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‘Navajo’ film re-released with bonus cuts

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For the film buff on your last-minute shopping list, a critically acclaimed 1952 film about a Navajo boy in Canyon de Chelly facing almost insurmountable hardships has been released on DVD with a host of extras.

SUBMITTED
Francis Kee Teller, who portrayed the main character in “Navajo,” poses in Canyon de Chelly in the early 1950s. The movie was recently released on DVD with commentary by Teller and other bonus features.

“Navajo” was a low-budget ($30,000) movie with an aging cameraman who had already basically retired, and a 7-year-old star who had never seen a movie, much less acted in one. Nonetheless, it went on to be nominated for two academy awards, and the star, young Francis Kee Teller, received a special Golden Globe for his performance.

According to Kit Parker, who was involved in the film’s preservation and re-release, it has not been available to the public since its release in 1952 except for “poor-quality bootleg versions.”

The new video version has some intriguing extras, including commentary by Teller, a photo essay on Canyon de Chelly by canyon resident Deborah Lem, and a narrative by canyon resident Genny Yazzie called “The Canyon Matters.”

There’s also a 1952 documentary titled “Our Navajo Neighbors” and a publicity tour with Teller at age 8.

“The special features are extraordinary,” Parker said, adding that any profits from the DVD sales will go to Navajo charities.

The plot synopsis states: “A Navajo boy endures hardship, hunger and the death of his family. He is taken away to attend a white-man boarding school and escapes but is pursued to ancient Navajo caves.”

The producers sought out cinematographer Virgil Miller, who had a reputation for keeping the cameras rolling in adverse conditions, and tracked him down to a camera shop where he was working as a repairman.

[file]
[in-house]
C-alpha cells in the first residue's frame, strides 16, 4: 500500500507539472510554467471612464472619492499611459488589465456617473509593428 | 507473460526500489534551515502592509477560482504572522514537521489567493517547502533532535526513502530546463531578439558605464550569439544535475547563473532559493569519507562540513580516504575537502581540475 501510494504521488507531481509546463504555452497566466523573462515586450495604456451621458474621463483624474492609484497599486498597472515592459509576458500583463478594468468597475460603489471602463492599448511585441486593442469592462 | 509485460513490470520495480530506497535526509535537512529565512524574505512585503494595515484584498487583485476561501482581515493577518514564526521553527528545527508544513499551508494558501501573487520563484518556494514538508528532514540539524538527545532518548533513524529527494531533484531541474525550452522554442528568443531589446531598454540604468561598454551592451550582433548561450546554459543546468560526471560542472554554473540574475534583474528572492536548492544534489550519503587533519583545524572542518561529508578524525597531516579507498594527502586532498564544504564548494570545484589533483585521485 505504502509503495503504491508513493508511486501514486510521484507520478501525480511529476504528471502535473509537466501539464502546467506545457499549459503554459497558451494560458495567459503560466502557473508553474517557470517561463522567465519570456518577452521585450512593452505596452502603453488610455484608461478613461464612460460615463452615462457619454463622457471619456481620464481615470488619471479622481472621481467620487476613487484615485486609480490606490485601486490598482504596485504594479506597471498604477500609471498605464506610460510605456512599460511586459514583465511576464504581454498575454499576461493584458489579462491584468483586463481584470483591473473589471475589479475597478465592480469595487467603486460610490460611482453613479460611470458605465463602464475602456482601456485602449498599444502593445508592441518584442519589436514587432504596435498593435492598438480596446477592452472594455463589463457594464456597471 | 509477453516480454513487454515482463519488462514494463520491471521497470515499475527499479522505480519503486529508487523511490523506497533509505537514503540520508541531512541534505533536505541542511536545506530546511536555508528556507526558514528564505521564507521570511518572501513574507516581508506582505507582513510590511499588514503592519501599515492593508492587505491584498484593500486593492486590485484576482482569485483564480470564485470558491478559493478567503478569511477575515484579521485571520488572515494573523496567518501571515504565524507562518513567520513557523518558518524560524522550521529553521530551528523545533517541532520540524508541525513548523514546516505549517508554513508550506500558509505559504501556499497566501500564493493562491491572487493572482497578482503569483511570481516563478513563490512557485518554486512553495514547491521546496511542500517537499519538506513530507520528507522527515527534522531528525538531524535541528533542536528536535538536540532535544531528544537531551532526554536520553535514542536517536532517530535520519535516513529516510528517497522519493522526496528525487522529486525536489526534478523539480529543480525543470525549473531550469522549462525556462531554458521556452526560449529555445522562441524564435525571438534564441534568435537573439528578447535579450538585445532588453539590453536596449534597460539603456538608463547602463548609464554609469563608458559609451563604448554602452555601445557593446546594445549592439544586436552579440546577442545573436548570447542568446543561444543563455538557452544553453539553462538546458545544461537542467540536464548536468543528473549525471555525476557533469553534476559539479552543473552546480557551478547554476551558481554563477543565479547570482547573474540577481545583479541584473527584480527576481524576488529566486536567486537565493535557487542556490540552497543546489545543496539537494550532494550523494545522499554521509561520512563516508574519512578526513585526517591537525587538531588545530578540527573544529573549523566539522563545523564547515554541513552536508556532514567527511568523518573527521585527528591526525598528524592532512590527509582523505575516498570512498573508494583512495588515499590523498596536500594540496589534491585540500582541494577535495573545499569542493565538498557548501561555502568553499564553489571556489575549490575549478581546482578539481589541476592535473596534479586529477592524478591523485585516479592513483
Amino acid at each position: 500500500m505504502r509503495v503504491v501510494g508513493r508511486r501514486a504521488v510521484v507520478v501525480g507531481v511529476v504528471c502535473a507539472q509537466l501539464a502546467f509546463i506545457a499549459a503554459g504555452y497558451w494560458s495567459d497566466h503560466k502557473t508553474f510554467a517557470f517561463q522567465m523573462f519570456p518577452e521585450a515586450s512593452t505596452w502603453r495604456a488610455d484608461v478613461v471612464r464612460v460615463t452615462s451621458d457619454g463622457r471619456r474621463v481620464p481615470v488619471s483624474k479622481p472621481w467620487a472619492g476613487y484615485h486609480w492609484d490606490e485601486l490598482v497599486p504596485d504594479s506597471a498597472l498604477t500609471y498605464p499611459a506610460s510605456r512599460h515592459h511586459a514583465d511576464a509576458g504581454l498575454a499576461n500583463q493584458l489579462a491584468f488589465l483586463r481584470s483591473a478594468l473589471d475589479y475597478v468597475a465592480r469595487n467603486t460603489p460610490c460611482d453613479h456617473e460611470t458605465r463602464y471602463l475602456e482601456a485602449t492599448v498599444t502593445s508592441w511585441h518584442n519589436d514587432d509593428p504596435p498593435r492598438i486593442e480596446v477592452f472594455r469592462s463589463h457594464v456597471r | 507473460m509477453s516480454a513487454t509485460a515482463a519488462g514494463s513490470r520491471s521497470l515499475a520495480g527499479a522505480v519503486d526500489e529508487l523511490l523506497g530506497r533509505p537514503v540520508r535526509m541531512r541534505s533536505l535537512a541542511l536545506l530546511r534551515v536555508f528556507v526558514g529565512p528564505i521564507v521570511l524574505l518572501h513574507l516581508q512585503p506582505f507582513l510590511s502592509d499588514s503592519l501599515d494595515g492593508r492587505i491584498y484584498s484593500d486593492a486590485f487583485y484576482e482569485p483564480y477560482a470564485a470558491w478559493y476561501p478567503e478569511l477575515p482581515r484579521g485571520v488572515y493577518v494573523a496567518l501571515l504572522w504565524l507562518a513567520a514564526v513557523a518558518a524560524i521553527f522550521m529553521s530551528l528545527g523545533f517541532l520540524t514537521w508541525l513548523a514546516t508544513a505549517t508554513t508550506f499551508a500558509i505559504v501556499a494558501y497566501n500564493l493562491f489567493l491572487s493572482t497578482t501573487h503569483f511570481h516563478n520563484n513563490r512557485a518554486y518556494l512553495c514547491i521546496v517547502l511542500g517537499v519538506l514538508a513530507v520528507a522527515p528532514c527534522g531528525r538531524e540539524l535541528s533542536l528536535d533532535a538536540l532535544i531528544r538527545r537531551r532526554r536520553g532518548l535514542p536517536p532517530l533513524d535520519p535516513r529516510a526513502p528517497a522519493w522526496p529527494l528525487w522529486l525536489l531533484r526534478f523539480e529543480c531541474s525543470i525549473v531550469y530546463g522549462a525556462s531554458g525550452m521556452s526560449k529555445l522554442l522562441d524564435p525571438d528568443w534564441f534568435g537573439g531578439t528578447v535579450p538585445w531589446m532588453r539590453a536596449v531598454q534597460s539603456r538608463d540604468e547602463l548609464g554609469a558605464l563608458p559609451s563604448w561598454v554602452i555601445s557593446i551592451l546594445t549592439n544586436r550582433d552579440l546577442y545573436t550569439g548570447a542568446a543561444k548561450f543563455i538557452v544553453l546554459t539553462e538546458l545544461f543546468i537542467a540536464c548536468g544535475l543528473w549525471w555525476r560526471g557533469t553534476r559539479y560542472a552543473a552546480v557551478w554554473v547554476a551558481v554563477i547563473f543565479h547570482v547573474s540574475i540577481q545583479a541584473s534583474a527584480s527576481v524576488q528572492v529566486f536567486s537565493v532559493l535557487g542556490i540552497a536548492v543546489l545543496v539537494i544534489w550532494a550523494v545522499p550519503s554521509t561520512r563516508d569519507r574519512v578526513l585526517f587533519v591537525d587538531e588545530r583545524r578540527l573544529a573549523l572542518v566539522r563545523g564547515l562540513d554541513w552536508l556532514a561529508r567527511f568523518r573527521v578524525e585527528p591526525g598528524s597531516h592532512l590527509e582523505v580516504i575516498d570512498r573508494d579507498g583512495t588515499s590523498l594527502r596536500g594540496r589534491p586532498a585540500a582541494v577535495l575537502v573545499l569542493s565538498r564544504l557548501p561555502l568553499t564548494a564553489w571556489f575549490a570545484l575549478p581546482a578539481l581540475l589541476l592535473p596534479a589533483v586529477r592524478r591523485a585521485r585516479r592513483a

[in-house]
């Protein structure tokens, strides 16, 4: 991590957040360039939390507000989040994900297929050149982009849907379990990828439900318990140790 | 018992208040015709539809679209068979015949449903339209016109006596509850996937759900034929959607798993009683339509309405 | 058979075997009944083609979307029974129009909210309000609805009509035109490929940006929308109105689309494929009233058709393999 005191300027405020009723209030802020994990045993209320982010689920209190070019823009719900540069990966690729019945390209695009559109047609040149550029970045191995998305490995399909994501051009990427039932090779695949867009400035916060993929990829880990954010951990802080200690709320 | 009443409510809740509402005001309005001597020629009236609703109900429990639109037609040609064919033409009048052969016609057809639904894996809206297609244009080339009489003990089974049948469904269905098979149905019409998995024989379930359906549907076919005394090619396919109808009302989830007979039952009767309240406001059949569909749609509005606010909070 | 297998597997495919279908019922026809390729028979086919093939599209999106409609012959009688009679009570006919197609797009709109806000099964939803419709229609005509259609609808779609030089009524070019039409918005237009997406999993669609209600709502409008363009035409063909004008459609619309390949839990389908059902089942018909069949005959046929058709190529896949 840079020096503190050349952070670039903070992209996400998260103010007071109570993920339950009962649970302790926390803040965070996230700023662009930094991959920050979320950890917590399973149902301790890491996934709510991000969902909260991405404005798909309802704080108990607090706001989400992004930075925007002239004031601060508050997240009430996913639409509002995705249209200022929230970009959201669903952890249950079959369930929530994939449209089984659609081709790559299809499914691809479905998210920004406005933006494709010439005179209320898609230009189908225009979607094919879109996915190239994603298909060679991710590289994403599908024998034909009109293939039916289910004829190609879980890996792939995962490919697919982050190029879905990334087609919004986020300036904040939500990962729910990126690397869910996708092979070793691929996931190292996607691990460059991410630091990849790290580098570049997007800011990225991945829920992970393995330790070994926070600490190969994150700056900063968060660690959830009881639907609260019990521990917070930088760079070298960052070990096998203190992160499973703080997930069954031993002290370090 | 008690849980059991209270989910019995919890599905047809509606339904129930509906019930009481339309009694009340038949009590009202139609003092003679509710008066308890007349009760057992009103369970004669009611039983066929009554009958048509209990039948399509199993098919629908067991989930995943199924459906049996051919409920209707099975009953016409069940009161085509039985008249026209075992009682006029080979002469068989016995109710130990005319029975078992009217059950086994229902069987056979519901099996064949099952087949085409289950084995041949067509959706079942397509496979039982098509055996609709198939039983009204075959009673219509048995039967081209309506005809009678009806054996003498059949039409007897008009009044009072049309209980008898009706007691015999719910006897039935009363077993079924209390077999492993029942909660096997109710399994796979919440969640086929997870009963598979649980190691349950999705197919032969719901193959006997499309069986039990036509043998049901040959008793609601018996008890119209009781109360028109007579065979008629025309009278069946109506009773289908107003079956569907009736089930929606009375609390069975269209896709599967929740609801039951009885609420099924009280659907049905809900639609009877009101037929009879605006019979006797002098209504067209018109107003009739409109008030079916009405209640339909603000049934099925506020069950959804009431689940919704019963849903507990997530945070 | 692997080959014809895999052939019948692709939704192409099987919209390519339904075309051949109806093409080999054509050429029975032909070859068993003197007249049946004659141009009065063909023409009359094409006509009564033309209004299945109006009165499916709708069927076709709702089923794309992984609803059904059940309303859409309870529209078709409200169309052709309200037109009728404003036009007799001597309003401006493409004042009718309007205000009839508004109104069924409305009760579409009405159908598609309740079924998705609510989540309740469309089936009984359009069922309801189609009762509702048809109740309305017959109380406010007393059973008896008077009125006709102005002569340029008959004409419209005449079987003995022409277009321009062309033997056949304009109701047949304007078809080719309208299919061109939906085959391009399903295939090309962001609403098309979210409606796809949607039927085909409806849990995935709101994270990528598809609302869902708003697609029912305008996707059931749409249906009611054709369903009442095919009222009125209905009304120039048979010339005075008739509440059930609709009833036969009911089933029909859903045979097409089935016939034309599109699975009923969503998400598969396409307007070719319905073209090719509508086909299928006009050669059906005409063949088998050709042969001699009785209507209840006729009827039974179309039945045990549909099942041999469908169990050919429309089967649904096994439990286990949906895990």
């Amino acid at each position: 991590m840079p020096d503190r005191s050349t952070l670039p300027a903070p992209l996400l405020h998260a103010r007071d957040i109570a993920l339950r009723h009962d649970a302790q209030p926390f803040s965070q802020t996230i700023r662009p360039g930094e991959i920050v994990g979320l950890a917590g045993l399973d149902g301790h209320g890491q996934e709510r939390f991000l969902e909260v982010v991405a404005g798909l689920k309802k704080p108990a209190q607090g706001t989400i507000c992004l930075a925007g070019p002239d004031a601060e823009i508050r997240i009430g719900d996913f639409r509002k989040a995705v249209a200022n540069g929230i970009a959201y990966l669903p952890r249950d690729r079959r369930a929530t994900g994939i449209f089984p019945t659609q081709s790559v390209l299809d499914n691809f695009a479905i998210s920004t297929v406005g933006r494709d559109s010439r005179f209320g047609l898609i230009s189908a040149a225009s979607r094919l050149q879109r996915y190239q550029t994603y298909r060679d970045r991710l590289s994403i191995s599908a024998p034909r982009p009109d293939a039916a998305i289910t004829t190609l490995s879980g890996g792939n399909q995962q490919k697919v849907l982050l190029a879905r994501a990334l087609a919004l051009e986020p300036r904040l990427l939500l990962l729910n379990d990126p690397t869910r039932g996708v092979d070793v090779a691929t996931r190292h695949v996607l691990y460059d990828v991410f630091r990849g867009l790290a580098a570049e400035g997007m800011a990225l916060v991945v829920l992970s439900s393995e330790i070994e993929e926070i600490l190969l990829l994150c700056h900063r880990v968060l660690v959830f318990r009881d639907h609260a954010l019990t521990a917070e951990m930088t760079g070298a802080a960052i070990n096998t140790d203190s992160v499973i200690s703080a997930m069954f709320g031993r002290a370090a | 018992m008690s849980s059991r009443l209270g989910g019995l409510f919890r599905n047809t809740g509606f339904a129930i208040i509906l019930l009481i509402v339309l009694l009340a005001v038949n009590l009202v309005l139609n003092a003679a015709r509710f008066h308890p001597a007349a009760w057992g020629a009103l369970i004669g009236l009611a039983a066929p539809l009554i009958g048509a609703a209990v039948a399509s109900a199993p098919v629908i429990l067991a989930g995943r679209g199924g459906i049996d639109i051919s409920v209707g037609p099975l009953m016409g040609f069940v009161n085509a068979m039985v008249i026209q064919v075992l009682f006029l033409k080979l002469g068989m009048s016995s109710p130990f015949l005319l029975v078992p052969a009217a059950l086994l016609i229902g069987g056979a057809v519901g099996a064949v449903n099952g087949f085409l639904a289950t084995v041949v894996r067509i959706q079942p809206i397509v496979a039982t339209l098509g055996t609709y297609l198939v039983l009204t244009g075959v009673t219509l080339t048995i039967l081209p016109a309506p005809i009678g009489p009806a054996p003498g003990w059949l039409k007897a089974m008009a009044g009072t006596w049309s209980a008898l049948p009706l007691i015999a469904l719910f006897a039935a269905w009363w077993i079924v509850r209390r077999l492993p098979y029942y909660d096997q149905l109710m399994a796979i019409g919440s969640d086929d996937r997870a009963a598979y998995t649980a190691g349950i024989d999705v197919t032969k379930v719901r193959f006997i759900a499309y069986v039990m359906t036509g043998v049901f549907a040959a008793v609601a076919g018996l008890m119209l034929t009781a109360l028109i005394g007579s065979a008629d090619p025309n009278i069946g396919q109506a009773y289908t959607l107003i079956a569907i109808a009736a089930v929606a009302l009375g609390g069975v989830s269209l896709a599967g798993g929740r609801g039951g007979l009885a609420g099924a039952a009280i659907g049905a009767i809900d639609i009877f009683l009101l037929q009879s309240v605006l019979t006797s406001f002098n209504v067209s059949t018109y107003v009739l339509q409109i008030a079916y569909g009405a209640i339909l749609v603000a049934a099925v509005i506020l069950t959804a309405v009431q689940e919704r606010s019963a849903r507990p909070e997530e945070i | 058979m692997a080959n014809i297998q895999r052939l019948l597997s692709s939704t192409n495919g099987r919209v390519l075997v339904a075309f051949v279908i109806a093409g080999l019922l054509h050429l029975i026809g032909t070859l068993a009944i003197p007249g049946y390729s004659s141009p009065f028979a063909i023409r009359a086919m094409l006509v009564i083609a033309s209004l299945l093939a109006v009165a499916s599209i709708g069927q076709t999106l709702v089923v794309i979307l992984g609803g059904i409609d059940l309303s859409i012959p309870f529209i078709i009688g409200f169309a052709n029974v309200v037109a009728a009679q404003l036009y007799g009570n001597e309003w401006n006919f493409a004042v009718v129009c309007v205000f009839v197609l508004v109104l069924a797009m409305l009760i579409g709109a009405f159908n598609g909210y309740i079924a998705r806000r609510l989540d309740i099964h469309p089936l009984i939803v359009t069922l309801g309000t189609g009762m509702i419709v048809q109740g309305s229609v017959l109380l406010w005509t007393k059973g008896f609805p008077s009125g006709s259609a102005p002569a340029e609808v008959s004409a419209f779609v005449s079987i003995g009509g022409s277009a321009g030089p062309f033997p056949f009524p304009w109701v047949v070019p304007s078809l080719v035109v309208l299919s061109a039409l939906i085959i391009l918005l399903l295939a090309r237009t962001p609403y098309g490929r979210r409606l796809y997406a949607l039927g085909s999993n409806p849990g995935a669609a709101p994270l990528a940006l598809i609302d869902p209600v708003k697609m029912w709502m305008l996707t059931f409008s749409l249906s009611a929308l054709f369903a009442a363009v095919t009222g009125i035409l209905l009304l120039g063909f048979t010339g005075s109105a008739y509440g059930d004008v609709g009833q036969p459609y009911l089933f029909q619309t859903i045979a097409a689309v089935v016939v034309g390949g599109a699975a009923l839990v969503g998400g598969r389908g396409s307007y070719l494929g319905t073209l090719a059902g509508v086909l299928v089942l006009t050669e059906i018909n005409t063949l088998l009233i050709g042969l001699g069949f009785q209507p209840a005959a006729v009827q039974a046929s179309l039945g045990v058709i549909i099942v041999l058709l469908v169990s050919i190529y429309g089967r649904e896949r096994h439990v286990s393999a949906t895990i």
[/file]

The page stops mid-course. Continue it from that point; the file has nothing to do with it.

“At age 64, Miller took on the challenge of working in freezing cold, with only one camera, a tripod and four reflectors, and came away with an Academy Award nomination and a full spread in the prestigious American Cinematographer,” a press release for the movie reads.

“Despite a shoestring production budget, a threatened ban by the Indian Service, harsh weather and terrain and infighting between the co-producers, the picture went on to earn universal critical acclaim,” the release says.

Parker, a former film librarian, has “a passion of locating and restoring ‘orphan films,’ movies that have been out of sight for decades,” his website says. “It involved a great deal of sleuthing and patience as the original producers and copyright owners were long deceased and the negatives scattered throughout the world.”

Information: “Navajo” is available for $19.95 on amazon.com and other sales platforms. Type “Navajo DVD” into your search engine.


About The Author

Cindy Yurth

Cindy Yurth is the Tséyi' Bureau reporter, covering the Central Agency of the Navajo Nation. Her other beats include agriculture and Arizona state politics. She holds a bachelor’s degree in technical journalism from Colorado State University with a cognate in geology. She has been in the news business since 1980 and with the Navajo Times since 2005, and is the author of “Exploring the Navajo Nation Chapter by Chapter.” She can be reached at cyurth@navajotimes.com.

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